Archiver > GENEALOGY-DNA > 2005-06 > 1117860354

From: (David Faux)
Subject: RE: [DNA] R1b and DYS437
Date: Sat, 04 Jun 2005 04:45:54 +0000

David, Gareth, John et al.:

There is a wonderful resource which I just discovered. Robert Tarin has created a pdf accessed via Terry Barton's site which compares Iberian haplotype markers (37 FTDNA) with their non - Iberian counterparts.

In connection with my hypothesis re DYS437 my rare 14 is seen in 26% if Iberians but only 11% of non - Iberians.

Of those markers which deviate from the R1b modal values, 6 of 7 have the value more common in Iberia. For example DYS464a = 14 is found in 36% of Iberians but only 15% of non - Iberians.

Now it could be just a coincidence that my haplotype is overwhelmingly more similar to those from Iberia than non - Iberians but I have already gone on record as positing a connection between the haplotypes of Northern Spain and parts of Britain due to a common ancestry probably in pre - historic times. Here follows the markers which have the Iberian motif in someone whose paternal ancestors are from East Anglia, England:


DYS447=24 which is the non - Iberian motif.

Whether this means anything of consequence remains to be seen. However it certainly appears to bolster my hypothesis of an Aboriginal Briton origin as opposed to Norman, Anglo - Saxon, Danish, or Norse Invader.

David F.

-------------- Original message --------------

> I just took a fast run through my 4000-haplotype R1b data base and I didn't
> see any overwhelming correlations between DYS437=14 and surprising values
> at other markers.
> Contrary to your 23/11 suggestion, it looks as though the percentage of
> haplotypes with DYS390=23 when 437=14 is about in line with the normal
> distribution. (See Whit's Super-WAMH page.)
> On the other hand, it may be the case that 390=25 slightly more often than
> usual when 437=14. But it's not a big correlation.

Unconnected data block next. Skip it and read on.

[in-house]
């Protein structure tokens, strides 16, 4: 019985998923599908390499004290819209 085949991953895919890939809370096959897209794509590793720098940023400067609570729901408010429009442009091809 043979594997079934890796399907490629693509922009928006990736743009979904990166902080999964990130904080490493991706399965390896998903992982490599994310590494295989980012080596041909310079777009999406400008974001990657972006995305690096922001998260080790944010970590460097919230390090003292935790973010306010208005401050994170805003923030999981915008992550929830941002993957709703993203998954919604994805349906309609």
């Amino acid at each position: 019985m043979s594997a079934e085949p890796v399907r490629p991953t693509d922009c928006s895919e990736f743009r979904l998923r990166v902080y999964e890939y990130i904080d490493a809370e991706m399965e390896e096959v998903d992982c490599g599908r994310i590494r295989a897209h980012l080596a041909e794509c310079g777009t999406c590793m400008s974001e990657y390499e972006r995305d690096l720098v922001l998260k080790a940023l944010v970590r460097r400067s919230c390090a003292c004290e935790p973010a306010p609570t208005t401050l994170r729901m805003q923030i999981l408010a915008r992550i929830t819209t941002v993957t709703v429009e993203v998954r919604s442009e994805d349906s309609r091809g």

> I didn't see anything else. If there is a correlation, it must be regional.
> David W.
> Original Message:
> -----------------
> From: (David Faux)
> Date: Fri, 03 Jun 2005 21:57:37 +0000
> To:
> Subject: [DNA] R1b and DYS437
> List:
> I have just been exploring the revised Niederstatter (2005) Austrian
> database (thanks David W.) and have made what might be an interesting
> observation.
> There are 40 R1b SNP tested haplotypes, and one potentially ancestral
> P*(xR1ab). Of these, 37 have DYS437 = 15. There are two = 14, and one =
> 16.
> It would seem that this marker might take on the role of a quasi - SNP with
> what appears to be a low mutation rate and a low variance at least in the
> population sampled.
> As expected, considering its Germanic location, the sample has a relatively
> (compared to Western Europe) large number of the 23/11 motif described by
> Ken and others (DYS390/391).
> I have also been reading Brion's 2005 paper on Iberia and the R1b Y-STR
> data for Valencia (Southern Spain) is strikingly similar to the Germanic
> samples and bears little relationship to the R1b for Northern Spain
> (Galacia and Basque Country - Cantabrian Coast). The latter two are very
> similar to patterns seen in parts of Britain lightly touched by Invader
> groups.
> Working under the hypothesis that the reason why there are only Iberian
> (particularly Basque) plus Ireland matches to my own motif in the YHRD
> databse(unfortunately DYS437 is not tested) has to do with specific marker
> constellations seen rarely east of Iberia I checked some pertinent
> databases.
> Puerto Rico (presumably Spanish origin) has an equal number of 14 and 15
> (out of a sample size of 17)
> Wales is almost exclusively 15
> Southern Ireland is almost exclusively 15
> Ulster and Lowland Scotland and the Border Region
> is a mix of about half 14 and half 15
> Norway is almost exclusively 15
> Northern Scotland is almost exclusively 15
> These are only preliminary observations and ideally I would like to find
> about two other markers that cluster with DYS437 = 14. Granted that I have
> a lot more work to do but perhaps out of the 700 or so souls out there I
> can find someone who will burst my bubble and save me doing a lot more
> investigating.
> I realize that this 14 is one of the reasons why the ancestral Faux
> haplotype has 171, 12/12 matches (judging by surnames most from Ireland and
> England or Lowland Scotland) in the FTDNA database, but not one 23/25 or
> better match other than the other 4 Fauxes who tested. The question is
> whether this just signals a very rare R1b haplotype, or whether there is a
> set of markers which point to early origins beyond Norfolk. Yes, I am a
> tad obsessive - some would say bulldog with a bone.
> David F.

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